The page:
“I’m guessing until the first hard frost it will stay that it will be dusk to dawn,” Duggan said. 

Football player and junior Troy Montgomery is bothered by this shift to Saturday games.

“I’m annoyed because football games are usually on Fridays, so I like to spend my Saturdays relaxing after the game, but now I can’t do that,” Montgomery said.

Sophomore Carlee Ballard is likewise annoyed with the new timing of soccer games.

“I’m pretty upset because it’s a lot more exciting to play under the lights during the fall season,” Ballard said. “Evening games get everyone pumped up and it’s easier for fans to come and support the team at later games rather than right after school.”

Junior Michael McEvoy, however, thinks giving up parts of Saturdays is an acceptable trade off to avoid extra contact with mosquitos during football games.

“I’m not too upset about it because I’d rather be safe than sorry,” McEvoy said.

While the schedule for cross country has not changed, the sport has still felt the impact of the EEE threat.

“We have to put on bug spray and wear long sleeves before we run in the woods,” senior Joe Kearney said. “It’s also mentally affecting us because I’ve been pretty rattled having to worry about mosquitos in the woods when I just want to focus on running.”

On Sept. 12, all outdoor areas at Algonquin were treated with Zenivex E4 ULV, a synthetic pyrethroid, to control adult mosquitos and minimize the risk of EEE. Furthermore, the school district is encouraging parents to have their children wear long sleeves, long pants and socks and apply mosquito repellant to their child’s clothing in light of news that a Northborough resident has been diagnosed with the virus.

According to Duggan, the district is focused on informing the community about the virus.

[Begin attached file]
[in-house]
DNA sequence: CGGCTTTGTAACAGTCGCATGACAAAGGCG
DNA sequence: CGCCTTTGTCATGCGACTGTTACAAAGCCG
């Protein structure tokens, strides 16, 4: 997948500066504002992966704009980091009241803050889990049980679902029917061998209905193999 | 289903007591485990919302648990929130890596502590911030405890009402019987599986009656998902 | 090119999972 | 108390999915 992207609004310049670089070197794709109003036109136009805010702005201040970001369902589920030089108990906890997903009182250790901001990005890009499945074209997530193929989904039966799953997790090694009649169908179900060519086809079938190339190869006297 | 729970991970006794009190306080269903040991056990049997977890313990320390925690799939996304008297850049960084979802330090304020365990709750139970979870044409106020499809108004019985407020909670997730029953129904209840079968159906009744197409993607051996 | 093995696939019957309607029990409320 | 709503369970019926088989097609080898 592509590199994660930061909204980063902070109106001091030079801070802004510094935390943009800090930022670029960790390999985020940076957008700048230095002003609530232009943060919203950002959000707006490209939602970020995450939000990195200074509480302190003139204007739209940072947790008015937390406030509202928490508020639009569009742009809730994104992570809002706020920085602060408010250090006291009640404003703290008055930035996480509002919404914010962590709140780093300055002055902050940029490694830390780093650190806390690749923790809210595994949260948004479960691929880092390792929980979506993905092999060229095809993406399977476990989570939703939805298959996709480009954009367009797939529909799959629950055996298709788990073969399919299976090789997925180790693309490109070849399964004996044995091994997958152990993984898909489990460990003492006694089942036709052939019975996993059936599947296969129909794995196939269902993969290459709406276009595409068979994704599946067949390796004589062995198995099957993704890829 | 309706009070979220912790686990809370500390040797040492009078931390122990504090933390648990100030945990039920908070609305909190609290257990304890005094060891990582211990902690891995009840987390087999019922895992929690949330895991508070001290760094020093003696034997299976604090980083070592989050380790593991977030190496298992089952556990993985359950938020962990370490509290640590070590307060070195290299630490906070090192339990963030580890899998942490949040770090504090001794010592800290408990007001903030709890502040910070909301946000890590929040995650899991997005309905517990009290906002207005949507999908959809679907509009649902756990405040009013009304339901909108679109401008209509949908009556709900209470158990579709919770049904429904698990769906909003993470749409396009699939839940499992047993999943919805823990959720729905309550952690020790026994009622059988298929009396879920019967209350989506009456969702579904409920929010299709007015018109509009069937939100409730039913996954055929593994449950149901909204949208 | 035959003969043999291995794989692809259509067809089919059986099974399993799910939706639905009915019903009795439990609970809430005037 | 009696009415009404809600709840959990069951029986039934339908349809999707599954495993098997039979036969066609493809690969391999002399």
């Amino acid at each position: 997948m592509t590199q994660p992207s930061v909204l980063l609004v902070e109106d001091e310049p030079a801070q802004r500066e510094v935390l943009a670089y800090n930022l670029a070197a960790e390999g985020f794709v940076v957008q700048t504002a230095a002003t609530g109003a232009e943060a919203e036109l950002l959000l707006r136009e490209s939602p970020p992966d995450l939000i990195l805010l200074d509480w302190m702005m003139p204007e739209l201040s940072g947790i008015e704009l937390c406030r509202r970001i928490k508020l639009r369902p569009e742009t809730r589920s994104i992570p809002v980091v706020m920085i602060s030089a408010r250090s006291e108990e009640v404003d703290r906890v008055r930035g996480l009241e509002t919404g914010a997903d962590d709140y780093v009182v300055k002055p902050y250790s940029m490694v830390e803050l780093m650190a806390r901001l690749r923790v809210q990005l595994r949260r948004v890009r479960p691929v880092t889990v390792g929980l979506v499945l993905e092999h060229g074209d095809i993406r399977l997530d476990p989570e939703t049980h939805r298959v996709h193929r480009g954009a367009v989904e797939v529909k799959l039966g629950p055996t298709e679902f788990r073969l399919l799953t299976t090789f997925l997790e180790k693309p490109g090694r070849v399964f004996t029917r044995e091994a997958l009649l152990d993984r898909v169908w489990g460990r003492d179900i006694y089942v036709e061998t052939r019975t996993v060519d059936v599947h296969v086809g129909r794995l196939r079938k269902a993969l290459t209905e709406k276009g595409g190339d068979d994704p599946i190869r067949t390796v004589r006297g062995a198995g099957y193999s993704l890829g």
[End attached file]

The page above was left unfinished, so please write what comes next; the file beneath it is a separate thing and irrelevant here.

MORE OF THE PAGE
“I think just knowing what to do to protect yourself and what’s going on [is the best way to stay safe],” Duggan said.

In an email sent to parents and guardians in the district on Sept. 10, Duggan urged families to follow the precautions recommended by the DPH at home. The DPH suggests families remove standing water around their homes, cover exposed skin when possible and use mosquito repellent that contains DEET (N, N-Diethyl-meta-toluamide) permethrin or certain other chemicals.

“This is an unfortunate and uncontrollable circumstance, but I think the district has done an amazing job, school administrators have done an amazing job, our Northborough Southborough Boards of Health have done an amazing job and our coaches and athletes are doing a great job adjusting on the run,” Mocerino said. “I can’t give them enough credit when dealing with something so severe.”

EEE outbreaks in Massachusetts generally last two to three years, though the immediate risk will be minimized once the first hard frost of the year hits. On average, the first hard frost for Northborough and Southborough falls between Oct. 1 and Oct. 10.

Jenny Lambert contributed reporting.